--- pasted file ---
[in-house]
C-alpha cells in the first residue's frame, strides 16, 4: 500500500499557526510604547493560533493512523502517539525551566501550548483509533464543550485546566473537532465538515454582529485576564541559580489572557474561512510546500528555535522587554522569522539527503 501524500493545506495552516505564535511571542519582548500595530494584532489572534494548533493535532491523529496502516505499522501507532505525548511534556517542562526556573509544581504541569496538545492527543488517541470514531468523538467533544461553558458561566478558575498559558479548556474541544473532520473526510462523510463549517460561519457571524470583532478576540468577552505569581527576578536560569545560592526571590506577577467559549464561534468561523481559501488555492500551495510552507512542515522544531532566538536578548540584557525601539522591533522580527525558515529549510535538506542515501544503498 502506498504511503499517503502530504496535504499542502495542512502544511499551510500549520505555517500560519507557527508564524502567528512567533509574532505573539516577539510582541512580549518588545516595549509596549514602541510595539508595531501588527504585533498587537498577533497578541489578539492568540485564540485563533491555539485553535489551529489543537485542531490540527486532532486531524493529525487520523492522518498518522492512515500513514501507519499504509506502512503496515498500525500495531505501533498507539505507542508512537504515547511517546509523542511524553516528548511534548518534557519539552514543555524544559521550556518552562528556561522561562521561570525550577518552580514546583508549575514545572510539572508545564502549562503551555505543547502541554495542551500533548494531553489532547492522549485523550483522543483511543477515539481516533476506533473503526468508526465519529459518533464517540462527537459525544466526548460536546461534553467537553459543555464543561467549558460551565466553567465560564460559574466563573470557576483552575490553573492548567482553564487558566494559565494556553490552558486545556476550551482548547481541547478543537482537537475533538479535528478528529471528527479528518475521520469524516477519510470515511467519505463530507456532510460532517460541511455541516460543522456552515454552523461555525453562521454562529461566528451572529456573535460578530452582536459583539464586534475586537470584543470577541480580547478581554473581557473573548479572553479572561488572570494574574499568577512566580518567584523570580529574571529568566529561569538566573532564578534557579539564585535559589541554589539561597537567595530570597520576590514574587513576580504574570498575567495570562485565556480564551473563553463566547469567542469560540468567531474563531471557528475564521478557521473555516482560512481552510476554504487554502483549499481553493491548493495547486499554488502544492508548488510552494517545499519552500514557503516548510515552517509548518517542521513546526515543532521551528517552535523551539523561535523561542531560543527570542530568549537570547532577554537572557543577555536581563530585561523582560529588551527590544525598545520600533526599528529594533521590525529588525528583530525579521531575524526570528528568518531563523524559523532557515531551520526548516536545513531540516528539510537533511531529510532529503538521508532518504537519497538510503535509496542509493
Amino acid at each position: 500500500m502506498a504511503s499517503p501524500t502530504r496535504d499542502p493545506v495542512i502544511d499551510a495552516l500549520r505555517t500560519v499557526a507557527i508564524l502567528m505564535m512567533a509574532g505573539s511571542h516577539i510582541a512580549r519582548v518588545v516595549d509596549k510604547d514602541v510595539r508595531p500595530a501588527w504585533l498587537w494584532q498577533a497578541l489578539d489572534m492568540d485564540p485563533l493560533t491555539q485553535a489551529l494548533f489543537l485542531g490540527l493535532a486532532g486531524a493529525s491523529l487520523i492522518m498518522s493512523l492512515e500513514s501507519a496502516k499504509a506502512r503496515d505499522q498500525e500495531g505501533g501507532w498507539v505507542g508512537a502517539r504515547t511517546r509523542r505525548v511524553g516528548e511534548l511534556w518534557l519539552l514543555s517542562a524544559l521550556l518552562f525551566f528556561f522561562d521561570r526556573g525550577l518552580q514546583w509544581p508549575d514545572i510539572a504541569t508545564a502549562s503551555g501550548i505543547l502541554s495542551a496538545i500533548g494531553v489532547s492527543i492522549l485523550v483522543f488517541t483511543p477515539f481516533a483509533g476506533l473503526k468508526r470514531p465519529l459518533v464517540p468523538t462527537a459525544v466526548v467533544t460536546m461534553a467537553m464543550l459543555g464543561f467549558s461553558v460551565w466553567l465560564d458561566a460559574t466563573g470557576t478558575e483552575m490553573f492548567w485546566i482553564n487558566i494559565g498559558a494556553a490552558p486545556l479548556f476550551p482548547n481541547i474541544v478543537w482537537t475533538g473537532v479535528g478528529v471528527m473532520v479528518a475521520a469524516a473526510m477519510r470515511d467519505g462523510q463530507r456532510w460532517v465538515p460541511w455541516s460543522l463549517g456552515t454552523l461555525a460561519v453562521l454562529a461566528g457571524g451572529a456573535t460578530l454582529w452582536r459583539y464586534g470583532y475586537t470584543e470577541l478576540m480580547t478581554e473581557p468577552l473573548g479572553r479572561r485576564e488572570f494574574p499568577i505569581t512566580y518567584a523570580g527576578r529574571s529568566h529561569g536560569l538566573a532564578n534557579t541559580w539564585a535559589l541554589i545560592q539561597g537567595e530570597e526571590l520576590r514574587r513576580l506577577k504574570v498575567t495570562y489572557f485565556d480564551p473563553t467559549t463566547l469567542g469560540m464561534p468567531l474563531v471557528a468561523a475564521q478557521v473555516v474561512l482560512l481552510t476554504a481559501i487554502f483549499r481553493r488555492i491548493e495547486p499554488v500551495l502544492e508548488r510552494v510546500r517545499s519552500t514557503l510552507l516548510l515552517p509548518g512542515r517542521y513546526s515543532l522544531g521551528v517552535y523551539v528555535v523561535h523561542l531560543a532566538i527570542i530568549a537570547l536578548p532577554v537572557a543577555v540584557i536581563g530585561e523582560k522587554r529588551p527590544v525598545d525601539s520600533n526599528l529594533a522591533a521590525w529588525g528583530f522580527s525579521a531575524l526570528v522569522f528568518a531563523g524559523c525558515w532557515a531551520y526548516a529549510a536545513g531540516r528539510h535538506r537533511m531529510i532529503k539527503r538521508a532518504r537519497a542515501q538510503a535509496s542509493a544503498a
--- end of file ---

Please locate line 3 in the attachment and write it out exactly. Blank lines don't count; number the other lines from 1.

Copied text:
Amino acid at each position: 500500500m502506498a504511503s499517503p501524500t502530504r496535504d499542502p493545506v495542512i502544511d499551510a495552516l500549520r505555517t500560519v499557526a507557527i508564524l502567528m505564535m512567533a509574532g505573539s511571542h516577539i510582541a512580549r519582548v518588545v516595549d509596549k510604547d514602541v510595539r508595531p500595530a501588527w504585533l498587537w494584532q498577533a497578541l489578539d489572534m492568540d485564540p485563533l493560533t491555539q485553535a489551529l494548533f489543537l485542531g490540527l493535532a486532532g486531524a493529525s491523529l487520523i492522518m498518522s493512523l492512515e500513514s501507519a496502516k499504509a506502512r503496515d505499522q498500525e500495531g505501533g501507532w498507539v505507542g508512537a502517539r504515547t511517546r509523542r505525548v511524553g516528548e511534548l511534556w518534557l519539552l514543555s517542562a524544559l521550556l518552562f525551566f528556561f522561562d521561570r526556573g525550577l518552580q514546583w509544581p508549575d514545572i510539572a504541569t508545564a502549562s503551555g501550548i505543547l502541554s495542551a496538545i500533548g494531553v489532547s492527543i492522549l485523550v483522543f488517541t483511543p477515539f481516533a483509533g476506533l473503526k468508526r470514531p465519529l459518533v464517540p468523538t462527537a459525544v466526548v467533544t460536546m461534553a467537553m464543550l459543555g464543561f467549558s461553558v460551565w466553567l465560564d458561566a460559574t466563573g470557576t478558575e483552575m490553573f492548567w485546566i482553564n487558566i494559565g498559558a494556553a490552558p486545556l479548556f476550551p482548547n481541547i474541544v478543537w482537537t475533538g473537532v479535528g478528529v471528527m473532520v479528518a475521520a469524516a473526510m477519510r470515511d467519505g462523510q463530507r456532510w460532517v465538515p460541511w455541516s460543522l463549517g456552515t454552523l461555525a460561519v453562521l454562529a461566528g457571524g451572529a456573535t460578530l454582529w452582536r459583539y464586534g470583532y475586537t470584543e470577541l478576540m480580547t478581554e473581557p468577552l473573548g479572553r479572561r485576564e488572570f494574574p499568577i505569581t512566580y518567584a523570580g527576578r529574571s529568566h529561569g536560569l538566573a532564578n534557579t541559580w539564585a535559589l541554589i545560592q539561597g537567595e530570597e526571590l520576590r514574587r513576580l506577577k504574570v498575567t495570562y489572557f485565556d480564551p473563553t467559549t463566547l469567542g469560540m464561534p468567531l474563531v471557528a468561523a475564521q478557521v473555516v474561512l482560512l481552510t476554504a481559501i487554502f483549499r481553493r488555492i491548493e495547486p499554488v500551495l502544492e508548488r510552494v510546500r517545499s519552500t514557503l510552507l516548510l515552517p509548518g512542515r517542521y513546526s515543532l522544531g521551528v517552535y523551539v528555535v523561535h523561542l531560543a532566538i527570542i530568549a537570547l536578548p532577554v537572557a543577555v540584557i536581563g530585561e523582560k522587554r529588551p527590544v525598545d525601539s520600533n526599528l529594533a522591533a521590525w529588525g528583530f522580527s525579521a531575524l526570528v522569522f528568518a531563523g524559523c525558515w532557515a531551520y526548516a529549510a536545513g531540516r528539510h535538506r537533511m531529510i532529503k539527503r538521508a532518504r537519497a542515501q538510503a535509496s542509493a544503498a